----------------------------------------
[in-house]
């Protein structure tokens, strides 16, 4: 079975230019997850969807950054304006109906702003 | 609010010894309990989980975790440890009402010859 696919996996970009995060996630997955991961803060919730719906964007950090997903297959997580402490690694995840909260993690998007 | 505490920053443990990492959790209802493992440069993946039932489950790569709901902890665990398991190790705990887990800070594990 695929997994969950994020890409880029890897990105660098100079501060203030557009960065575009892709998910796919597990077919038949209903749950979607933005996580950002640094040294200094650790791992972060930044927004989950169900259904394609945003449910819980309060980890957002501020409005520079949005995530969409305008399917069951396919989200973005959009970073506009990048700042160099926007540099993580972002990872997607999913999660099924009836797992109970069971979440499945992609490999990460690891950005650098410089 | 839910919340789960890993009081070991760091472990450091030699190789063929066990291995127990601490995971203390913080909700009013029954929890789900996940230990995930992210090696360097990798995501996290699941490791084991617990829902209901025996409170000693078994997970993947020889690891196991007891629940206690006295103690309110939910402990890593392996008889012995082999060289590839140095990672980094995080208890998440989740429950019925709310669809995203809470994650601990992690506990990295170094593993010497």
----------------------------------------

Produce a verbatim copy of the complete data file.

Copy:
[in-house]
């Protein structure tokens, strides 16, 4: 079975230019997850969807950054304006109906702003 | 609010010894309990989980975790440890009402010859 696919996996970009995060996630997955991961803060919730719906964007950090997903297959997580402490690694995840909260993690998007 | 505490920053443990990492959790209802493992440069993946039932489950790569709901902890665990398991190790705990887990800070594990 695929997994969950994020890409880029890897990105660098100079501060203030557009960065575009892709998910796919597990077919038949209903749950979607933005996580950002640094040294200094650790791992972060930044927004989950169900259904394609945003449910819980309060980890957002501020409005520079949005995530969409305008399917069951396919989200973005959009970073506009990048700042160099926007540099993580972002990872997607999913999660099924009836797992109970069971979440499945992609490999990460690891950005650098410089 | 839910919340789960890993009081070991760091472990450091030699190789063929066990291995127990601490995971203390913080909700009013029954929890789900996940230990995930992210090696360097990798995501996290699941490791084991617990829902209901025996409170000693078994997970993947020889690891196991007891629940206690006295103690309110939910402990890593392996008889012995082999060289590839140095990672980094995080208890998440989740429950019925709310669809995203809470994650601990992690506990990295170094593993010497």